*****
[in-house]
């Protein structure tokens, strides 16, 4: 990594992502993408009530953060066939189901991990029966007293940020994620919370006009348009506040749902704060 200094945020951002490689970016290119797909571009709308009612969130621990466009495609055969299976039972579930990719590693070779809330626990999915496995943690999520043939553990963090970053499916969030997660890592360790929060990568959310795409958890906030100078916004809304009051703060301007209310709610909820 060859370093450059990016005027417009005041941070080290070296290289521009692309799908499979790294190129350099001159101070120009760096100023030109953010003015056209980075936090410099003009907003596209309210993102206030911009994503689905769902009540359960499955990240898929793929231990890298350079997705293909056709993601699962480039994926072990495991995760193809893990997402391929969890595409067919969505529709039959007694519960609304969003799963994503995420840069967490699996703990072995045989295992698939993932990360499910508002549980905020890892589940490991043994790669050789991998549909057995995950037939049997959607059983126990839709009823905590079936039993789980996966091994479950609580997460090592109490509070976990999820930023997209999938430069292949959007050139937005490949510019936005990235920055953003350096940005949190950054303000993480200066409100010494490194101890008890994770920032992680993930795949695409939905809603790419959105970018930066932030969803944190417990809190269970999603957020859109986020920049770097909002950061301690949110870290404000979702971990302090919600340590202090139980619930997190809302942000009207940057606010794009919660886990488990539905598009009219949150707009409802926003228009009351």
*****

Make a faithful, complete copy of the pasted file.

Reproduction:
[in-house]
């Protein structure tokens, strides 16, 4: 990594992502993408009530953060066939189901991990029966007293940020994620919370006009348009506040749902704060 200094945020951002490689970016290119797909571009709308009612969130621990466009495609055969299976039972579930990719590693070779809330626990999915496995943690999520043939553990963090970053499916969030997660890592360790929060990568959310795409958890906030100078916004809304009051703060301007209310709610909820 060859370093450059990016005027417009005041941070080290070296290289521009692309799908499979790294190129350099001159101070120009760096100023030109953010003015056209980075936090410099003009907003596209309210993102206030911009994503689905769902009540359960499955990240898929793929231990890298350079997705293909056709993601699962480039994926072990495991995760193809893990997402391929969890595409067919969505529709039959007694519960609304969003799963994503995420840069967490699996703990072995045989295992698939993932990360499910508002549980905020890892589940490991043994790669050789991998549909057995995950037939049997959607059983126990839709009823905590079936039993789980996966091994479950609580997460090592109490509070976990999820930023997209999938430069292949959007050139937005490949510019936005990235920055953003350096940005949190950054303000993480200066409100010494490194101890008890994770920032992680993930795949695409939905809603790419959105970018930066932030969803944190417990809190269970999603957020859109986020920049770097909002950061301690949110870290404000979702971990302090919600340590202090139980619930997190809302942000009207940057606010794009919660886990488990539905598009009219949150707009409802926003228009009351």